Your Baby's Digestive Health

What to look for -- and what to ignore -- in your baby's diaper.


New parents are often worried about the contents of their baby's diaper and whether or not she's keeping her food down. While all babies will spit up or produce a strange-looking stool from time to time, in most cases it's nothing to be concerned about. But some symptoms can indicate trouble. Here's the scoop on common digestive problems your child may encounter and what you can do about it.

The emptying of baby's stomach isn't yet coordinated. Sometimes it takes weeks for the normal squeezing pattern of the stomach to get into rhythm. Until that happens, milk can sit in her stomach longer than normal and then come back up. This is called reflux.

Most cases of reflux disappear once baby is between 4 and 12 months old. However, the following symptoms may indicate that your child is having problems:

  • Poor feeding: Reflux can cause burning and irritation of the esophagus (also called heartburn) which makes a baby lose her appetite and act irritable. Babies with these symptoms will often arch and pull off the nipple soon after starting a feeding.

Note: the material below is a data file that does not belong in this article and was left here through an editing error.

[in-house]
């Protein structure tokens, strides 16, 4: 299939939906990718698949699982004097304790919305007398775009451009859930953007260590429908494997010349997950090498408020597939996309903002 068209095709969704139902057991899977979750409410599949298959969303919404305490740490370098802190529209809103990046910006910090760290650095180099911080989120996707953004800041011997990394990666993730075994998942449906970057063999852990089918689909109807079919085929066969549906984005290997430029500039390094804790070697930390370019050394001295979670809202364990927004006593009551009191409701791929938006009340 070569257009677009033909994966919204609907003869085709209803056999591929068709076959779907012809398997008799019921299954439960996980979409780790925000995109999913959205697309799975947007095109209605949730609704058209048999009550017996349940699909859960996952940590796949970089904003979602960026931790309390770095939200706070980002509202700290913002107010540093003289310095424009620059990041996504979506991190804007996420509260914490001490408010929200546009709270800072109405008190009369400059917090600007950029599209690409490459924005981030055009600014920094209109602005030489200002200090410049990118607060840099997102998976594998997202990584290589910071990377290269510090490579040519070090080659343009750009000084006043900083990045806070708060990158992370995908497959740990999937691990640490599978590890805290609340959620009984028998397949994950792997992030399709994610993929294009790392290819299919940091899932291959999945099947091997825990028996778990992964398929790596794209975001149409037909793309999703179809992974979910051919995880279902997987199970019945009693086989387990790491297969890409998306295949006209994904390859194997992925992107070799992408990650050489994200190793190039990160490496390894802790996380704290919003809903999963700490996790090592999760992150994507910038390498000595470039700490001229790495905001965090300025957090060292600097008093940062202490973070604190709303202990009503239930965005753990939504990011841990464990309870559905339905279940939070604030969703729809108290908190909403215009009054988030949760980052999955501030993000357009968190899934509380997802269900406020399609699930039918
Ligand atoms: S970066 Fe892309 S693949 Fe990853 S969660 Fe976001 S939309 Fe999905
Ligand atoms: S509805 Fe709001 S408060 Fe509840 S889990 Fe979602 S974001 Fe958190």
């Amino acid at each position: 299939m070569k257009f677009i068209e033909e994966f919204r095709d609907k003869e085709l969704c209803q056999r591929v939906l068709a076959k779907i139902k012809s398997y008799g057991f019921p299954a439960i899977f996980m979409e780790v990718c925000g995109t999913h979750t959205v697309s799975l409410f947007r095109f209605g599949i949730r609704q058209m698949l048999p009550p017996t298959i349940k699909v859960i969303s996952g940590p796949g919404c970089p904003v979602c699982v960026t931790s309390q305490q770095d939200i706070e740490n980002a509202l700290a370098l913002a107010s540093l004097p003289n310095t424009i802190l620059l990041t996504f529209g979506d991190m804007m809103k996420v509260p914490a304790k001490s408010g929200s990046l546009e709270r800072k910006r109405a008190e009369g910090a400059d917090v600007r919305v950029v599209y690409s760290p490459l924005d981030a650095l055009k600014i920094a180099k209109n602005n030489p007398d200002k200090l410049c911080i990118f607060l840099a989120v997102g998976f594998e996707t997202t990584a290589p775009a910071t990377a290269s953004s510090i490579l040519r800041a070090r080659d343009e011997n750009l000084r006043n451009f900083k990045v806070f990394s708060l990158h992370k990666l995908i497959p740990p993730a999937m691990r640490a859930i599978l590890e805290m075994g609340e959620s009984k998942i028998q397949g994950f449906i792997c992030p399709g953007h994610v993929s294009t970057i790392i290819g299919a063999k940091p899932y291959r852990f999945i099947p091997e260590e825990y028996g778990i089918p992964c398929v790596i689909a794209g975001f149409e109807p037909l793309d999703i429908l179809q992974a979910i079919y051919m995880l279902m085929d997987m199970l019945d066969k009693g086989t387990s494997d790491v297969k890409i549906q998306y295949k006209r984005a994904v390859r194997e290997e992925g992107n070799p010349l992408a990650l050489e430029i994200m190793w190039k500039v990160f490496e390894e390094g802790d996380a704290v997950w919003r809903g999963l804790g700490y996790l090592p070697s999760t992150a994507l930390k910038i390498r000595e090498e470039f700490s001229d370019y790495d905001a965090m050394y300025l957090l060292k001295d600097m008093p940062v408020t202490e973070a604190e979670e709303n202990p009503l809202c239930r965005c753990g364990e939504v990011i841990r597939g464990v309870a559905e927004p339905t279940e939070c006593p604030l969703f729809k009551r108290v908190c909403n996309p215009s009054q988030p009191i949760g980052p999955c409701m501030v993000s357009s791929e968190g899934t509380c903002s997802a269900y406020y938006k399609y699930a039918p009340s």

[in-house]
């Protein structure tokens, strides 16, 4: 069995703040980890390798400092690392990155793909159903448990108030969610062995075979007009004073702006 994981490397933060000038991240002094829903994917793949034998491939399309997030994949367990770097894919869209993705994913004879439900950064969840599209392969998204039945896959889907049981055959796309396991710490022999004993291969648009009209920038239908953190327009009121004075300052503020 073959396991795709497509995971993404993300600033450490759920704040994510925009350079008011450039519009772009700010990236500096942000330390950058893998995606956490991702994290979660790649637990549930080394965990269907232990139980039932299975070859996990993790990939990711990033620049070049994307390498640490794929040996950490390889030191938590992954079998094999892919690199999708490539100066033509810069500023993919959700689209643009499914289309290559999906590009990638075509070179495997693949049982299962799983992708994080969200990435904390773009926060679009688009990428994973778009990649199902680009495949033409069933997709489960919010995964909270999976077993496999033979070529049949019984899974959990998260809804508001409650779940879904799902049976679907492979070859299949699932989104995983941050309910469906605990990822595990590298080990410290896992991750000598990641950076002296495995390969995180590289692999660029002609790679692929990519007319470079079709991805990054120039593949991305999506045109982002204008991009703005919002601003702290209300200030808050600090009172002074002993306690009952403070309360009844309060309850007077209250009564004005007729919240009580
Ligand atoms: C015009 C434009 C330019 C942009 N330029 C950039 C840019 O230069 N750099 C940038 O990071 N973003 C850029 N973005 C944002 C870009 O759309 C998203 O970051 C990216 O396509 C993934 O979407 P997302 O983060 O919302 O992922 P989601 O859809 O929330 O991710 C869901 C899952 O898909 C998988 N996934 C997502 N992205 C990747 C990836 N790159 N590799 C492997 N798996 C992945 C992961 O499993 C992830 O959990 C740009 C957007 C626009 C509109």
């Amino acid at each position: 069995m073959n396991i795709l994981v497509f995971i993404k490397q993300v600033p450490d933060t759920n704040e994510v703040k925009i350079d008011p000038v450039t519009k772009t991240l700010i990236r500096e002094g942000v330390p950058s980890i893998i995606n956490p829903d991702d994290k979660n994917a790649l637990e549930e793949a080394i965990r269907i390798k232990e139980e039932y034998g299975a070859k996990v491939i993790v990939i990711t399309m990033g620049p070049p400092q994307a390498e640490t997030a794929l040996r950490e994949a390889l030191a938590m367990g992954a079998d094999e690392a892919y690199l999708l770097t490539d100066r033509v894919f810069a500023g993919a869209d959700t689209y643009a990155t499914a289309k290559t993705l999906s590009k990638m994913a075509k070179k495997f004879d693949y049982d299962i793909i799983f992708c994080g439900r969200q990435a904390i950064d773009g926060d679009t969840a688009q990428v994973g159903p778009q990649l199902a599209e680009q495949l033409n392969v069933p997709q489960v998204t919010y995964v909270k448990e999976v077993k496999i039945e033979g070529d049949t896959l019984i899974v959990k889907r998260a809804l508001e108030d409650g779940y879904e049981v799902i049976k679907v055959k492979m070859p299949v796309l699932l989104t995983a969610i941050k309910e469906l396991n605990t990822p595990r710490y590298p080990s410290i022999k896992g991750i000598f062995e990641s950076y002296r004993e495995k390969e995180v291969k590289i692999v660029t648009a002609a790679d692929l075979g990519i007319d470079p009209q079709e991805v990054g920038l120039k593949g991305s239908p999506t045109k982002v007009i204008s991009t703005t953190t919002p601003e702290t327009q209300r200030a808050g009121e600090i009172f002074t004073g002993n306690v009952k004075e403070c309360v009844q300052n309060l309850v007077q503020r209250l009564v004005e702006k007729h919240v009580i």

• Frequent hiccups: It's normal for all babies to hiccup, but infants with reflux do it a lot. This is caused by the extra air in his stomach and by the spasms of his esophagus irritated by refluxed stomach acid.
  • Congestion and breathing problems: Chronic acid reflux can irritate the upper airways, causing baby to cough, wheeze, and be congested. These symptoms tend to worsen at night, when baby lies flat.

If your baby shows any of the above symptoms, her pediatrician may recommend treating her with medication. Otherwise, you can greatly help matters by burping baby often (after every ounce of formula or after every couple of minutes of breastfeeding) and keeping her upright for 20 minutes after each feeding.

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